Our national pricing ensures that customers in remote areas pay the same price for an STS as our customers in cities. While this service has traditionally been provided as a fixed line telephone service, our obligation is technology neutral meaning we can choose the technology over which we provide you with this service. For example in some remote areas we provide customers with an STS over satellite."
Wave Division Multiplexing Passive Optical Network (WDM PON)
Refers to an emerging Passive Optical Network (PON) technology that will provide greater speed and capability.
Wholesale Service Provider (WSP)
See Retail Service Providers (RSPs)
The following are not from the nbnTM website but may have parts from it. The items are in no particular order:
Brownfields refers to established areas where the NBN is being rolled out.
Greenfields refers to new estates where fibre can be built alongside other utilities as the area is developed. Sky Muster Satellite connections are also all Greenfields
Optic Fibre & Fibre Core types: (From Datatel’s Website)
Fibre optic cable is made by injecting chemical vapours into a glass rod. This is then superheated until the vapours turn into glass themselves, which becomes the core of the fibre. This final glass rod, called a pre-form, is then stretched under heat to a 125 micron (µm) wide optic fibre, about the thickness of a human hair.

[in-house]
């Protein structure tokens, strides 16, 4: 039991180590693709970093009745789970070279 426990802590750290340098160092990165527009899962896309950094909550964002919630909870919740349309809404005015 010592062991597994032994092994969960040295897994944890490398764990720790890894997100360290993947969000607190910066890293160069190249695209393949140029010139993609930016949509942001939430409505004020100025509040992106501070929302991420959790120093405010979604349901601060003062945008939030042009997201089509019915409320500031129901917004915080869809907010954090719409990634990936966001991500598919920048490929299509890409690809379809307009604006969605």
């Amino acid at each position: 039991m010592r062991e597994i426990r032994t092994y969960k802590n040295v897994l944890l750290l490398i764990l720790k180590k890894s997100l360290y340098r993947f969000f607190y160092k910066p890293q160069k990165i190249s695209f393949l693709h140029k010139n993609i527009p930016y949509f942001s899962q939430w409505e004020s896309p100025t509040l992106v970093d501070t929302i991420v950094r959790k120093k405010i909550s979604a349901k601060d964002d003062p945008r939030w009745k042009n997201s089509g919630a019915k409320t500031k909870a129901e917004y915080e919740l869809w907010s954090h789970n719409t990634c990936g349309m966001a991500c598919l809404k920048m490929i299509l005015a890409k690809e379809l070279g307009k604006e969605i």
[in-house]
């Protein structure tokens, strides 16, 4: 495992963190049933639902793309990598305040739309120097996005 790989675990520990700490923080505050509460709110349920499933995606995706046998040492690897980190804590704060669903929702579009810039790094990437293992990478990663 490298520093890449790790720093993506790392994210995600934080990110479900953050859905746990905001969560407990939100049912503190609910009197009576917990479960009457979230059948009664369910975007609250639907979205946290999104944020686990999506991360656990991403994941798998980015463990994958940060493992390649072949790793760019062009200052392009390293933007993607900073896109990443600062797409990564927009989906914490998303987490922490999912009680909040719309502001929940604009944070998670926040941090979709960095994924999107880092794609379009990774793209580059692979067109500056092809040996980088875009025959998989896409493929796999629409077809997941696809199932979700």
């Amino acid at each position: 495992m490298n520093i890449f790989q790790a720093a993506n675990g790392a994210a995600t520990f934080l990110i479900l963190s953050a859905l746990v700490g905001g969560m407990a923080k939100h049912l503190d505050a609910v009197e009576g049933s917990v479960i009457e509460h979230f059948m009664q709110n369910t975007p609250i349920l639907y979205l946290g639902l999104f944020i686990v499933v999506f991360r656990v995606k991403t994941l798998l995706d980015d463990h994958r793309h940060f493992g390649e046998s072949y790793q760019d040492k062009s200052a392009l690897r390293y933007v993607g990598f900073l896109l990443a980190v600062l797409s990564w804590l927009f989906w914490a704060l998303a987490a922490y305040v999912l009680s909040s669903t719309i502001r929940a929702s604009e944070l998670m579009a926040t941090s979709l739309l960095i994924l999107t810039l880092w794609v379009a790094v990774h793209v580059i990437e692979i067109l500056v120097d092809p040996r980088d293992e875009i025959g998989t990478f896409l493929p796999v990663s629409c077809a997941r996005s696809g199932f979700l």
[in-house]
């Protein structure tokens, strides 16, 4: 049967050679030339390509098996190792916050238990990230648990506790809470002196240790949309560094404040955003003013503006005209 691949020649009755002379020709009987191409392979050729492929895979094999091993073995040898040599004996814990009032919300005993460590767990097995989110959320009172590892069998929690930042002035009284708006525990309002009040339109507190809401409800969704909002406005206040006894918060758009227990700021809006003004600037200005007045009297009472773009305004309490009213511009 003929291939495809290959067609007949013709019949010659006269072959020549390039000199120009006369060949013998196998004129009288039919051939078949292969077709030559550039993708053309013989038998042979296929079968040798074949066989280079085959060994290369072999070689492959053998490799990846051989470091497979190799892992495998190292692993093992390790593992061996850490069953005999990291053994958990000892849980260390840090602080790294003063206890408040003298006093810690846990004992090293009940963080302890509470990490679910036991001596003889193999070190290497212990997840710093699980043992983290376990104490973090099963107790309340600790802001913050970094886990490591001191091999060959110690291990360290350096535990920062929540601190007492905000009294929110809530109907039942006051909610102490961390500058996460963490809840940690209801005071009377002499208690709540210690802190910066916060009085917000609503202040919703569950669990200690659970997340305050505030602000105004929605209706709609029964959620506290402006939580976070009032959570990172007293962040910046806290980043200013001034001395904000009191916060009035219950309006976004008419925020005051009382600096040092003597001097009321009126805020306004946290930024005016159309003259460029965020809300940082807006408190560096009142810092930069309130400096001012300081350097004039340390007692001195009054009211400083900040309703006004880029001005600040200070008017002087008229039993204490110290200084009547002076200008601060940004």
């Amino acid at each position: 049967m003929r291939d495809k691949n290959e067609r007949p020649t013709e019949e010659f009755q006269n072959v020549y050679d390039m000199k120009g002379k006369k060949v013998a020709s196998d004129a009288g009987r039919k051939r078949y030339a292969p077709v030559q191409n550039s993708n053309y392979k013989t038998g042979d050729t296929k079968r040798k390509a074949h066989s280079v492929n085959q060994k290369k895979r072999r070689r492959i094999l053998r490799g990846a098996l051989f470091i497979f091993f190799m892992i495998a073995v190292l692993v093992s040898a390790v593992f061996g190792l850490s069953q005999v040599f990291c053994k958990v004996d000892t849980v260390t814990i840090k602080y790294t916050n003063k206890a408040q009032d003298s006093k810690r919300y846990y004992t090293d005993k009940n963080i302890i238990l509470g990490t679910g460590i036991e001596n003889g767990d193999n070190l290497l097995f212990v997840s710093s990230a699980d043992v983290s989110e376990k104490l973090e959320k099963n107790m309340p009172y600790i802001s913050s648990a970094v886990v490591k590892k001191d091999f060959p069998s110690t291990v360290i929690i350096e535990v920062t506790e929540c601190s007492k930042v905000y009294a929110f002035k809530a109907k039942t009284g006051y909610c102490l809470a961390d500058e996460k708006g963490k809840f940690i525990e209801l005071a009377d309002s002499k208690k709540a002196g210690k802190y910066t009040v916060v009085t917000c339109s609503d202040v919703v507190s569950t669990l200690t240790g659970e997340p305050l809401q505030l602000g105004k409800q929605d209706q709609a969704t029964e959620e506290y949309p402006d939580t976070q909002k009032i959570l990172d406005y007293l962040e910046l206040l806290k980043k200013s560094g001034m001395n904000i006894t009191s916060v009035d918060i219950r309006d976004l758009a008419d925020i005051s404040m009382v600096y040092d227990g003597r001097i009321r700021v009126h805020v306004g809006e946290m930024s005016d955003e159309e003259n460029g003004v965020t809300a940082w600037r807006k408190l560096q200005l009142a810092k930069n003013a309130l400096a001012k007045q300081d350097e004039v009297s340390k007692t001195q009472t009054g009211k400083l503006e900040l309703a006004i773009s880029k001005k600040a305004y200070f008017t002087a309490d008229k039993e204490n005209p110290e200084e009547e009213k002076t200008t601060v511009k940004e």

The resultant optic fibre comes in several different core types
OM1 62.5 micron multimode fibre OM3 50 micron multimode fibre OM4 50 micron multimode fibre OS1 9 micron singlemode fibre OS2 9 micron singlemode fibre
Each fibre type has different advantages and disadvantages, and while some of these fibre types are compatible with each other, most are not.
If you wish to read more about the NBN Fibre Network design there is a PDF of the NBN submission to the ACCC in 2011 that is very detailed and interesting (albeit technical).
Multimode Optical Fibre:
Multi-mode optical fibre is a type of optical fibre mostly used for communication over short distances, such as within a building or on a campus. Typical multi-mode links have data rates of 10 Mbit/s to 10 Gbit/s over link lengths of up to 600 meters (2000 feet). Multi-mode fibre has a fairly large core diameter that enables multiple light modes to be propagated and limits the maximum length of a transmission link because of modal dispersion.
Single Mode Optical Fibre: